On the plane ride back to the mainland, I read a Jonathan Franzen article in the New Yorker about Edith Wharton – it’s also about reading. Franzen writes that he suspects “sympathy, or its absence, is involved in almost every reader’s literary judgments. Without sympathy, whether for the writer or for the fictional characters, a work of fiction has a very hard time mattering.” It’s an interesting article, particularly Franzen’s exploration of our often puzzling attraction to unlikeable protagonists, and I thought about the books I’d read on the trip.
In Penelope Lively’s “How It All Began: A Novel,” a mugger and a broken hip set up ripples of reaction tangling all the characters in the book. We learn about them in part by the books they read. The main character, Charlotte, teaches adult literacy, children’s books help her Iranian student to learn English, and characters who read “The DaVinci Code” are distinguished from those who do not.
It’s easy to identify with Lively’s heroine: “She is as much a product of what she has read as of the way in which she has lived; she is like millions of others built by books, for whom books are an essential foodstuff, who could starve without.” I definitely rooted for Charlotte!
And now a confession: I also read an appalling number of pages in the first book of the George R.R. Martin fantasy series “A Game of Thrones.” It’s a huge sink into book with an almost recognizable landscape and time much like medieval England, a coming winter that might last for decades, and castles full of characters – sympathetic and un – royals, commoners, “direwolves,” and “Others.” Engrossed, I ignored or accepted a lot of violence. I read while holding the firstborn child of my firstborn (you begin to think in the language of the book).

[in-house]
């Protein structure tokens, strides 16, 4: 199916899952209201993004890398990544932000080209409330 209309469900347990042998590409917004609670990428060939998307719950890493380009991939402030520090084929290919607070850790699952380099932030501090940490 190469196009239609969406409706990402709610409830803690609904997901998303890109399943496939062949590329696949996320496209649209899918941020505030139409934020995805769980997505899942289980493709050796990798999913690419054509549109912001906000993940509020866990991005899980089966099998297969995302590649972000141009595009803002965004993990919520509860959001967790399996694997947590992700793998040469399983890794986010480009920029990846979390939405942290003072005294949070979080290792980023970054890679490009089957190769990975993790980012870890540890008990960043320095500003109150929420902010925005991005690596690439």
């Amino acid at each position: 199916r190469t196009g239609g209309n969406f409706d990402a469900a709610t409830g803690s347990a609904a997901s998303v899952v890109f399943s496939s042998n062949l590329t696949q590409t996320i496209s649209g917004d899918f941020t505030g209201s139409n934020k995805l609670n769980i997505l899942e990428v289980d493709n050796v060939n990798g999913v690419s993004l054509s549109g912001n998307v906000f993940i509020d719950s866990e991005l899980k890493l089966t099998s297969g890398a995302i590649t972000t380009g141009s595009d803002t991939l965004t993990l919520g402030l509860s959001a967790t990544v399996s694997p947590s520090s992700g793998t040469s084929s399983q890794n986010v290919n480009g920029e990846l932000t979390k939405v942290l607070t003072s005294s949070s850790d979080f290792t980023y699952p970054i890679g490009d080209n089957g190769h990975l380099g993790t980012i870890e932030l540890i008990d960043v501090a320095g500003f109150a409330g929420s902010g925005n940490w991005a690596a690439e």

The series appears never-ending, and is beloved by many people and by certain members of my family. It’s fun to share the experience – to surface from the page and ask about an improbable event or person. (And ignore the ridicule of other family members.) Lively writes: “Thus has reading wound into living, each a complement to the other.”
The night we came home I went back to “Middlemarch” – on my bedside table for months as I’ve read a bit each night – glad to encounter Dorothea, irritating but very sympathetic.
Reading – such a privilege – an opportunity to pay attention, to enjoy as Lively says “this good life with all its grits and graces.”